You need new stuff to send out, and if you have representation, they require new stuff to send out. In fact, one of the best ways to lose the representation you worked so hard to gain is to not produce.
Yes, sometimes it’s tempting to just rest on our laurels for a couple of weeks after finishing a draft and waiting for feedback. Don’t do it! Use the time wisely, start your next project. This way you have multiple plates spinning at all times.
Sometimes it’s also tempting to rewrite the same script for five years. Don’t do it! The fact that you haven’t been able to crack this one might tell you that it’s time to give it a rest. Or that you’ve taken this material as far as it will go. That doesn’t mean you’ve wasted this time; you’ve gotten better by sharpening your teeth on this script. However, definitely let this one go and start afresh. You can always return to it down the line with fresh eyes.
What’s the best way to achieve those two new pieces a year?
Step One: create a new folder on your desktop and name it something like “development.” Whenever an idea strikes you–be it a logline, a premise, a cool setup, an interesting article you’ve come across, a strange piece of info you found online–put it in there.
Step Two: When you’ve sent a piece of material out for feedback, go through your folder and grab whatever ideas compel you at that moment.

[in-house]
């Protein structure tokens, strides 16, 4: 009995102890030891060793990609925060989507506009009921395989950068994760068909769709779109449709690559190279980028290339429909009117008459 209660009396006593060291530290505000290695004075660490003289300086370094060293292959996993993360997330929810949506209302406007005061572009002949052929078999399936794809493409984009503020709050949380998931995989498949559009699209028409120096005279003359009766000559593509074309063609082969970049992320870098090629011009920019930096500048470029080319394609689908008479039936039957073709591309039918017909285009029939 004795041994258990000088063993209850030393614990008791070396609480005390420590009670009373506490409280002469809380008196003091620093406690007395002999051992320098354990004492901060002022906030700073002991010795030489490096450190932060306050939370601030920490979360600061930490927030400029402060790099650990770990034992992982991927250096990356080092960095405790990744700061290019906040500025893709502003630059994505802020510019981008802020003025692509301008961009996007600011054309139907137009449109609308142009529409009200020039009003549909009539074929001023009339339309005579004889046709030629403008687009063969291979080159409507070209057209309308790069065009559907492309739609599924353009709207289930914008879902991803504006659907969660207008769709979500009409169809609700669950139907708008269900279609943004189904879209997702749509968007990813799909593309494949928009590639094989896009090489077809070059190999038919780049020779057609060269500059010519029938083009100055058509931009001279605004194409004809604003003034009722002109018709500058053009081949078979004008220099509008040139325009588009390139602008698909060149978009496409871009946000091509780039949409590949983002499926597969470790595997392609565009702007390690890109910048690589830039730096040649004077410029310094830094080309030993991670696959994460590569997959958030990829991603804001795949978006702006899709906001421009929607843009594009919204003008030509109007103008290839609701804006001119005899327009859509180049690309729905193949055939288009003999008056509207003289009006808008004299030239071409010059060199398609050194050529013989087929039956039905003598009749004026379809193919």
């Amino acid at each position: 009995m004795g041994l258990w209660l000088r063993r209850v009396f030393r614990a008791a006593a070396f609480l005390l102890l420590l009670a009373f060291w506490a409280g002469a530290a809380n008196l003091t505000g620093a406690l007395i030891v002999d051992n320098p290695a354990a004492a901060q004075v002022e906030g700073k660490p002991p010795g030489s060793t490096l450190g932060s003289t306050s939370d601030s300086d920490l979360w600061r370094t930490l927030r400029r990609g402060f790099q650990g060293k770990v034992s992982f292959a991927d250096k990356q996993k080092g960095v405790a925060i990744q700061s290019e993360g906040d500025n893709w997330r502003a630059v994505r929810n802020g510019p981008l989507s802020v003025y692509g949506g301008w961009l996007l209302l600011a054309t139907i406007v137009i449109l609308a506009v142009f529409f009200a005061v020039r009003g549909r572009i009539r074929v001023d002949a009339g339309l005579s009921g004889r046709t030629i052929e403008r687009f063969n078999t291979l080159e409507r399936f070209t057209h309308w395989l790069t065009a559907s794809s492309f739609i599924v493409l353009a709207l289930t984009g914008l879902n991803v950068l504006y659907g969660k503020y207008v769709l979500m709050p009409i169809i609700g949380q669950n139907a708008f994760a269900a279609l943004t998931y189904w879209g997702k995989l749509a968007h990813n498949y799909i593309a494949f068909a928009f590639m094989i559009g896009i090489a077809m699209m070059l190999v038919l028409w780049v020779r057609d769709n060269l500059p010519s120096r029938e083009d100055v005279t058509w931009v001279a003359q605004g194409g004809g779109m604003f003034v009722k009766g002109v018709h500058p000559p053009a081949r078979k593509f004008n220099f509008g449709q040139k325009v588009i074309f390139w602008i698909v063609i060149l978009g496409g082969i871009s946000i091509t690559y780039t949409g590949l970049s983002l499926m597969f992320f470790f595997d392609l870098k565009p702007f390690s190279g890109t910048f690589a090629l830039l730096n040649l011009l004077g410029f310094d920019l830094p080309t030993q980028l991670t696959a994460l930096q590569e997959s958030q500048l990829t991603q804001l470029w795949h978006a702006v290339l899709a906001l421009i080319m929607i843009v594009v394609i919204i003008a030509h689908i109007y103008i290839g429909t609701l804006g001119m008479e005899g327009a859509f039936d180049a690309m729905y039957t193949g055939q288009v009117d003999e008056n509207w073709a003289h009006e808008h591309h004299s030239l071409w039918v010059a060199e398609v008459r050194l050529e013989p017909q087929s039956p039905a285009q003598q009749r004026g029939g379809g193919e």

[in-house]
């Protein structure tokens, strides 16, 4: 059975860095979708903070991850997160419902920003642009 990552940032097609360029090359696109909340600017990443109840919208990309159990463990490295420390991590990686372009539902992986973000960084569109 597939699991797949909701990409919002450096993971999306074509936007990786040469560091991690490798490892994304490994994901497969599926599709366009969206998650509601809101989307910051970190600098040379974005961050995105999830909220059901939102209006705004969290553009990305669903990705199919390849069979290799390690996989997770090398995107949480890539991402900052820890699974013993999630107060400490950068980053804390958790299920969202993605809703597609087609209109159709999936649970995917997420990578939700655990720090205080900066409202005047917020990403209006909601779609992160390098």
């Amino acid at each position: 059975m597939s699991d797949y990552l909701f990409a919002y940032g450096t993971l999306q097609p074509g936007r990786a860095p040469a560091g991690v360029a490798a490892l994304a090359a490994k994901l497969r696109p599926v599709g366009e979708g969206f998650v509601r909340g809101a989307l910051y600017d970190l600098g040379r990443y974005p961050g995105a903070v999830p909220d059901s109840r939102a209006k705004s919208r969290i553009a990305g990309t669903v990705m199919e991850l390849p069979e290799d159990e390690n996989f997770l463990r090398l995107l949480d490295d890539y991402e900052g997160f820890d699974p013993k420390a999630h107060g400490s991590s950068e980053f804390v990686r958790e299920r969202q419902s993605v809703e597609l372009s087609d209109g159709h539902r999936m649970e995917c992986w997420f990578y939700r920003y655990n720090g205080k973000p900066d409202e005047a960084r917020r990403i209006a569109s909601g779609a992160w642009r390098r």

Step Three: Develop those into three or four different solid script ideas that fill about a quarter of a page. If you have representation, and it’s the kind of representative that likes to be involved, send them your ideas and ask what you should be focusing on next. Most reps love to weigh in; makes them feel they have skin in the game. If you don’t, send them to a few trusted friends or advisors and ask them which of these ideas is the most marketable. That’s the one you should be focusing on.
Step Four: By the time you’ve developed your ideas, your feedback on the script you sent out will probably be back. Do another draft.
Step Five: Once you sent out that draft for feedback again, go back to the idea that will become your next script. Start outlining.
Step Six: Do another draft of your previous script.
By now you surely get the idea.
So, what are the plus points of focusing on more than one new piece of material?
Apart from keeping your representation happy (and keeping your representation–period) you will have more “at bats,” you will get better and better with each new piece of material; and you’ll be a lot less upset if the basket that holds all of your eggs is rejected.
You know we look at loglines for free. So, if you’re ever wondering if the idea you have is commercial, feel free to shoot us an email at [email protected] — we’ll be happy to give you our input.